(CNN) -- The execution of a convicted rapist-murderer in California has been called off after rulings in state and federal courts, officials said Wednesday.
The California Department of Corrections and Rehabilitation removed Albert Greenwood Brown's execution from its calendar on Wednesday, a few hours after the California Supreme Court denied the state's request to proceed with the scheduled execution on Thursday night.
The state filed the request early Wednesday, after a federal court judge blocked Brown's execution Tuesday night. The execution would have been California's first since 2006, when challenges to the constitutionality of lethal injection forced the state to revise its measures.
The state had argued that unless the court allowed the execution to go forward, it would not be able to execute Brown until 2011 because its supply of the drug used to induce unconsciousness was going to expire on Friday.
The high court said the reasoning was not compelling enough to remove obstacles to the execution, especially given that a separate challenge of the state's protocol for lethal injection remains pending.
The action comes after a week of furious legal maneuvering over Brown's execution for raping and murdering high school student Susan Jordan in 1980.
The 15-year-old was walking to Arlington High School in Riverside when Brown pulled her into an orange grove, according to court documents.
He raped her, strangled her with her own shoelace, and took her school identification cards and books.
Later that evening, Brown looked up her family in the phone book and called their home, court documents say.
"Hello, Mrs. Jordan, Susie isn't home from school yet, is she?" court documents quoted him as saying. "You will never see your daughter again. You can find her body on the corner of Victoria and Gibson."
During the penalty phase of Brown's trial, his lawyer said his client was remorseful. He also presented psychiatric evidence suggesting that Brown had emotional problems, including sexual maladjustment and dysfunction.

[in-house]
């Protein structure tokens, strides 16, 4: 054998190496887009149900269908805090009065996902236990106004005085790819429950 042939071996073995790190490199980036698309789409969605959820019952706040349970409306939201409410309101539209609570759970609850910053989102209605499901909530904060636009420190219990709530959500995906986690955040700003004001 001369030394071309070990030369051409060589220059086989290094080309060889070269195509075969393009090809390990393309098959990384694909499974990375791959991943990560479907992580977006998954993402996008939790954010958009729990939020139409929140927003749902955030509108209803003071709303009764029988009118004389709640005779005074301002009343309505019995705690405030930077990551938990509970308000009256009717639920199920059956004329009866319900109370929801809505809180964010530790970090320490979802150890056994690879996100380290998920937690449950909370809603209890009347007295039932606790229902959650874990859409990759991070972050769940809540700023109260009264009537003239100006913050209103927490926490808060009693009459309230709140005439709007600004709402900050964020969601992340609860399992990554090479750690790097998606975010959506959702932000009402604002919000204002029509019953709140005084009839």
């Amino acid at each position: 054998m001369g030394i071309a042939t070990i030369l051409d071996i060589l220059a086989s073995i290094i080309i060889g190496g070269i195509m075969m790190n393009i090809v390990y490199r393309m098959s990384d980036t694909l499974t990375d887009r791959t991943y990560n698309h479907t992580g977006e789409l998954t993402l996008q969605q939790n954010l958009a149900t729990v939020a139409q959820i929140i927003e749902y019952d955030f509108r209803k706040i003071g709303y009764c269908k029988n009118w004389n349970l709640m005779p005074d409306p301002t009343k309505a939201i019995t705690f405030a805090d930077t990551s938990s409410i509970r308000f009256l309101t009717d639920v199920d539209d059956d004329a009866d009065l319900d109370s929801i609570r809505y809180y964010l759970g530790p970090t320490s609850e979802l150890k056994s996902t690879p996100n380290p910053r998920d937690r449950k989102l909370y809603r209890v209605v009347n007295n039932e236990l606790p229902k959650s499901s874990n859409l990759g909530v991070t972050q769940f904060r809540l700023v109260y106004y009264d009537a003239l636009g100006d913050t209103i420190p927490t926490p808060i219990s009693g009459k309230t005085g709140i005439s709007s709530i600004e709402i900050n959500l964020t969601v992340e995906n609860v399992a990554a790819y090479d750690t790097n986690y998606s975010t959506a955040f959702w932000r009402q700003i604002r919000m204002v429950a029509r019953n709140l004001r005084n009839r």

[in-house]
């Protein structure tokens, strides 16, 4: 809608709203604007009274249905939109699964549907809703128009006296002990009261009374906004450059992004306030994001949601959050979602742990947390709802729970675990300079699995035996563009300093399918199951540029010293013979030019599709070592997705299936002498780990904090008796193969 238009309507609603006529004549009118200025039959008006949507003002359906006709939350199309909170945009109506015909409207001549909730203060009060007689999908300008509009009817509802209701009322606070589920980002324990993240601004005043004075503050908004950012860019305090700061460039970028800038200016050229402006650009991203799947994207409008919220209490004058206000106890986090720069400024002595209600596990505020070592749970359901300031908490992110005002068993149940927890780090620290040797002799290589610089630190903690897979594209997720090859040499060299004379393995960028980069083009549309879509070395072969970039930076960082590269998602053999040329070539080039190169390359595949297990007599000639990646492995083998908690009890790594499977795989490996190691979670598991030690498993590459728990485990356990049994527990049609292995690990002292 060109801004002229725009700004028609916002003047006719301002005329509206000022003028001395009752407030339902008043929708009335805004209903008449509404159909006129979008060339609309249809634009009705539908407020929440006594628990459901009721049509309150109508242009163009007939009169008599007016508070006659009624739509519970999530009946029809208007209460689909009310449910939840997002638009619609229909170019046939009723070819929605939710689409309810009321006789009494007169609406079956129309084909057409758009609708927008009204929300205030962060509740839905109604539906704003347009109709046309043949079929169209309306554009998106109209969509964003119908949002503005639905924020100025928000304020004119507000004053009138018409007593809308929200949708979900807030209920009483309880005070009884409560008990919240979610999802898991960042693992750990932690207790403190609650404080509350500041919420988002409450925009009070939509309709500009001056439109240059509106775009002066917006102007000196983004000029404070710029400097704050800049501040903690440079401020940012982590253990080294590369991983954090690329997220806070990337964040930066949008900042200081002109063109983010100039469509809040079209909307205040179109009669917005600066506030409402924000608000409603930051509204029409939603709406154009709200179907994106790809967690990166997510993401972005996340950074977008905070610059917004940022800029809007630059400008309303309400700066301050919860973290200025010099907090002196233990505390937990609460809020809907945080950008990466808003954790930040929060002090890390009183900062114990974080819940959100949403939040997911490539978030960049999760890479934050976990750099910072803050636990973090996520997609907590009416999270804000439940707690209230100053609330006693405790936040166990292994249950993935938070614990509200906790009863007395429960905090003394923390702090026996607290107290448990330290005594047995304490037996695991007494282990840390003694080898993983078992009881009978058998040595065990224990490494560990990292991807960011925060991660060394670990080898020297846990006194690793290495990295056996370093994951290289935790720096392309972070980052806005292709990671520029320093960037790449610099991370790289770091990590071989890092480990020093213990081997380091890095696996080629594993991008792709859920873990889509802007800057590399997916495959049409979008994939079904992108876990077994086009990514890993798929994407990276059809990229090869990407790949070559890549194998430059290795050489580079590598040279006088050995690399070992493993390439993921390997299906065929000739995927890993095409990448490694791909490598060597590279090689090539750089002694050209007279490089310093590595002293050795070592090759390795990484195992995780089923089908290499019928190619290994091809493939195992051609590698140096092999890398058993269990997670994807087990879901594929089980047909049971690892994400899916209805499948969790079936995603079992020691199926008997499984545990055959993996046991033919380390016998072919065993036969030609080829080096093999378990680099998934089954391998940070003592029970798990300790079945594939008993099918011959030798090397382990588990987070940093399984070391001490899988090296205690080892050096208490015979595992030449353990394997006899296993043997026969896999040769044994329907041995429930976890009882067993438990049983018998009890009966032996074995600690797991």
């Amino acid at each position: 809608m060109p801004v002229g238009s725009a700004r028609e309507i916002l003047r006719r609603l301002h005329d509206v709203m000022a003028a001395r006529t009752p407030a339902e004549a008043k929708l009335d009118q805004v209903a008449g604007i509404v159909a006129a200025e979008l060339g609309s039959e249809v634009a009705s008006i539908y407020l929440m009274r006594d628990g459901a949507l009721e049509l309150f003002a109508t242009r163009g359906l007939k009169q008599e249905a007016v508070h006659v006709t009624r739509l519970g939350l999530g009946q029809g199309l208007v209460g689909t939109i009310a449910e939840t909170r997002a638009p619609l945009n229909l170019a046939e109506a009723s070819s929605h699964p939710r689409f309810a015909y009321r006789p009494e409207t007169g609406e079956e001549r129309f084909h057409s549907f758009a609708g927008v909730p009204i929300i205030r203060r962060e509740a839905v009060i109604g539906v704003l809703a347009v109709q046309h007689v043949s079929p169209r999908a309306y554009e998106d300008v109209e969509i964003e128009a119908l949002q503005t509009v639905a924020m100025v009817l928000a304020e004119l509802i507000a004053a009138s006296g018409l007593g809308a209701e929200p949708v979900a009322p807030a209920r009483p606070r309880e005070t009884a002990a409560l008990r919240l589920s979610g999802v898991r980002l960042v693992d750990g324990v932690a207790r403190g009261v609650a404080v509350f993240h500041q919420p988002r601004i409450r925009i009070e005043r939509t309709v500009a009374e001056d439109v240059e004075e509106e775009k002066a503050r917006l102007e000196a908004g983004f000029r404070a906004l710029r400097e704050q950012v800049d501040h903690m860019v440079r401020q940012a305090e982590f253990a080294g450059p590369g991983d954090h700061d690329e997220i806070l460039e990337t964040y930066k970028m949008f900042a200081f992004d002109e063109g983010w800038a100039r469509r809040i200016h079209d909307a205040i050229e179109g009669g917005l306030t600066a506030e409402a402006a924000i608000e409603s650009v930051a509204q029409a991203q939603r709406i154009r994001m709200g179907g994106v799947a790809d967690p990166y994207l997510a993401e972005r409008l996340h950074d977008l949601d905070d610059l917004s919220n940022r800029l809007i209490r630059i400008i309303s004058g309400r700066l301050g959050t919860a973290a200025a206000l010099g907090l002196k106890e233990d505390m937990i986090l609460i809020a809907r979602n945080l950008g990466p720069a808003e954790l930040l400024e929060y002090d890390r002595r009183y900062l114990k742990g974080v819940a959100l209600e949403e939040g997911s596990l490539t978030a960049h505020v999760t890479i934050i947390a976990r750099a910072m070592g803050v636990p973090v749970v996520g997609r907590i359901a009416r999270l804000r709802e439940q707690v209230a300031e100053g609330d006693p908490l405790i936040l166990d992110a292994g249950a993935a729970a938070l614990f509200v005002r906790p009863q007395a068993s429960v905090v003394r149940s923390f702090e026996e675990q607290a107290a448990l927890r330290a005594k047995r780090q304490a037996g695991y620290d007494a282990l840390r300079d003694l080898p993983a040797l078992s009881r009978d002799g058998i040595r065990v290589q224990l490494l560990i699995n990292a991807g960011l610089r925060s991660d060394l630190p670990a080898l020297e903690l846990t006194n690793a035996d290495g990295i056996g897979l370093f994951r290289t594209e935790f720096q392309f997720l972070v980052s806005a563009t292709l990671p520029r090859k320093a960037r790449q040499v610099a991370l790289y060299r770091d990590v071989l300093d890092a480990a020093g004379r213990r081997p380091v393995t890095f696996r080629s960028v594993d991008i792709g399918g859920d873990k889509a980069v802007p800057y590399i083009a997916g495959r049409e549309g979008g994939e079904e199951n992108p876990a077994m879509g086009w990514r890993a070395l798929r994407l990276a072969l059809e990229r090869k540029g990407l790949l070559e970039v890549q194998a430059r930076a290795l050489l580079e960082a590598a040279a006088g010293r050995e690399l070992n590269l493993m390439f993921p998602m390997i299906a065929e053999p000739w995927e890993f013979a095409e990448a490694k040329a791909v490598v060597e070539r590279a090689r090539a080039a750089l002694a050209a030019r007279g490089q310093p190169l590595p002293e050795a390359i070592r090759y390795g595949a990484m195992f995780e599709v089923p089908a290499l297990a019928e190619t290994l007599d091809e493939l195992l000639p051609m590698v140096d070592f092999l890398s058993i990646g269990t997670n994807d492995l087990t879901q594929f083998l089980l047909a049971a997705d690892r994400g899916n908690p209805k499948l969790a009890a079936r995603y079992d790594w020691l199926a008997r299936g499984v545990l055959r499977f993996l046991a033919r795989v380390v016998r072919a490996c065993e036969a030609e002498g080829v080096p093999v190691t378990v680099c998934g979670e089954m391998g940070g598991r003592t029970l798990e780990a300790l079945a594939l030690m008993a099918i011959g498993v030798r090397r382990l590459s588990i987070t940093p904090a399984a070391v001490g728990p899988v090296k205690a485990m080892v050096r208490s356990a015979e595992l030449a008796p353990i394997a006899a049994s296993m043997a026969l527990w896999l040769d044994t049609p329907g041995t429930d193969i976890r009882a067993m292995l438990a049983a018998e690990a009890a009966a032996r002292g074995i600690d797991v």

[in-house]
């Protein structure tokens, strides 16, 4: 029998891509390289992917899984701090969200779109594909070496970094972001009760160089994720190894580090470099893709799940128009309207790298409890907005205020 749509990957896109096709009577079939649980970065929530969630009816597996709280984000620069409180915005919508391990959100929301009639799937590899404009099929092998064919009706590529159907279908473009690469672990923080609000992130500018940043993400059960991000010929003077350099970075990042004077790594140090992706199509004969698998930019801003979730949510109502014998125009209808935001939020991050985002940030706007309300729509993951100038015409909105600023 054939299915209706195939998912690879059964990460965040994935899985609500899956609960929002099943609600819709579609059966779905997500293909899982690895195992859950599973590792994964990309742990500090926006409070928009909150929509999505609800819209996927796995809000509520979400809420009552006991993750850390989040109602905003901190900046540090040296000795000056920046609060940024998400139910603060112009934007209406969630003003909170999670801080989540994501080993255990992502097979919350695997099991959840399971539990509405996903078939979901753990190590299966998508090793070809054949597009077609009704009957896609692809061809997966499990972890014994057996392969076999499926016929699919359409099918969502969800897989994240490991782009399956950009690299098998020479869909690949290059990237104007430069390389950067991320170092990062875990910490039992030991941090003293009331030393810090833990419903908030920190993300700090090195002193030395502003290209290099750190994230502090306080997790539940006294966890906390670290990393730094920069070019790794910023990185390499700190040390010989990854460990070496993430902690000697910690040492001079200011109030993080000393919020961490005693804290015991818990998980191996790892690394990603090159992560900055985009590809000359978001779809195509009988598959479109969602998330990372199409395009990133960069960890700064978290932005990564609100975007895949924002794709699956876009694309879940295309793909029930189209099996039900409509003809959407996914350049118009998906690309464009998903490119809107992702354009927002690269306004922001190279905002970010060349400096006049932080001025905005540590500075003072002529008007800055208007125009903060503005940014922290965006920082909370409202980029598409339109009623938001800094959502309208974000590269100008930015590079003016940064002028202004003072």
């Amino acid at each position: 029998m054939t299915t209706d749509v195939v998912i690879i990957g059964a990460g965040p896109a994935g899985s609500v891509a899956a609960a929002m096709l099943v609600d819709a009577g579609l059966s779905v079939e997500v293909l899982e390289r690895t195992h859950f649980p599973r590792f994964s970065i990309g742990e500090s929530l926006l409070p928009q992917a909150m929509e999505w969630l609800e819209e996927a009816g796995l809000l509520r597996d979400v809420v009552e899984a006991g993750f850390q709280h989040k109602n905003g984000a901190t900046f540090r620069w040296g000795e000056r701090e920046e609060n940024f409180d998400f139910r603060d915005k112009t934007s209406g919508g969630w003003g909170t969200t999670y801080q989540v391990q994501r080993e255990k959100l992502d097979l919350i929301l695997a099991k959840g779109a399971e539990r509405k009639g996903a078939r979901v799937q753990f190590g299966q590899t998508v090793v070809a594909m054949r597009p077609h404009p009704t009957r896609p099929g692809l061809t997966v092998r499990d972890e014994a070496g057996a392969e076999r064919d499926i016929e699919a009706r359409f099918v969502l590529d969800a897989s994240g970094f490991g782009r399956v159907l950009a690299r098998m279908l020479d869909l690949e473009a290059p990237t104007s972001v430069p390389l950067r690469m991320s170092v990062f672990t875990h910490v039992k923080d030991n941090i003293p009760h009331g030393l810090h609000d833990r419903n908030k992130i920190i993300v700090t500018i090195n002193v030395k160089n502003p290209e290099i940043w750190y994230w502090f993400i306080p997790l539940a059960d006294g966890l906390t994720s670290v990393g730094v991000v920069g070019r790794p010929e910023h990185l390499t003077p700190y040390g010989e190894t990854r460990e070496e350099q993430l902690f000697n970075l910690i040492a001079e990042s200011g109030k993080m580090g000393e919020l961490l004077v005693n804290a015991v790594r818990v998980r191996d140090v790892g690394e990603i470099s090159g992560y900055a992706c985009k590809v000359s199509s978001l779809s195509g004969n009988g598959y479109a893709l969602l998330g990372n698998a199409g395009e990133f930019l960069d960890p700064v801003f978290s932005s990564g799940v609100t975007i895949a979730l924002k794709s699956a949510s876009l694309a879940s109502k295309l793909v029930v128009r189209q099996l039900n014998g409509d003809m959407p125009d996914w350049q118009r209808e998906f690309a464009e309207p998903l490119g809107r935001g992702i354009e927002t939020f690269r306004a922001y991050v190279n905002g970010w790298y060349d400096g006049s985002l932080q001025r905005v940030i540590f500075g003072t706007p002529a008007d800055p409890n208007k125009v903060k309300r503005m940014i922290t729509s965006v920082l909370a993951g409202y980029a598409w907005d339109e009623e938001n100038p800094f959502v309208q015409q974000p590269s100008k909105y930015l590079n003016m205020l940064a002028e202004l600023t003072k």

The jury deliberated for three hours before returning a death penalty verdict, according to court documents.
A review that began in 2006 of California's lethal injection protocol implemented a de facto moratorium on executions in the state until August 29, when new regulations took effect.
At the time, a Riverside County Superior Court judge set Brown's execution for September 29. Since then, his lawyers have challenged the execution in state and federal courts, arguing that no executions should be carried out in the state until the court reviews the new protocol.
Meanwhile, the cases that had spurred the review of California's lethal injection procedures remained in limbo, prompting Gov. Arnold Schwarzenegger to grant Brown a temporary reprieve of execution until September 30 to allow the courts time to review the other cases.
Last week, U.S. District Judge Jeremy Fogel ruled that Brown's execution could go forward and gave Brown the option of choosing between a one-drug or a three-drug option for his lethal injection.
On Monday, the Ninth Circuit Court of Appeals ordered Fogel to rethink that decision and review whether California's new lethal injection procedures protect an inmate from a cruel and inhumane death.
"The district court's decision to provide Brown the choice of a one-drug option is not consistent with California state law and procedures," the appeals court ruling said. "California law does not provide the condemned a choice between a three-drug protocol or a one-drug option."
Fogel said it would be impossible to complete that review before Brown's execution date. Moreover, he noted that it was not in the best interest of justice to expedite his decision in light of the state's revelation that its supply of sodium thiopental -- the drug used to induce unconsciousness -- will expire on Friday.
In its ruling Wednesday, the California Supreme Court echoed Brown's sentiments.
"By choosing an execution date for Brown of September 29, 2010, with presumptive knowledge that it faced the imminent loss of an essential ingredient to the execution on October 1, 2010, the state has itself contributed to circumstances incompatible with the orderly resolution, pursuant to normal procedures, of pending legal issues," the justices wrote.
California's last execution was on January 17, 2006, when Clarence Ray Allen was put to death for three counts of first-degree murder with special circumstances. From behind bars, he had helped orchestrate a deadly armed robbery at a convenience store.
CNN's Tom Laabs contributed to this report.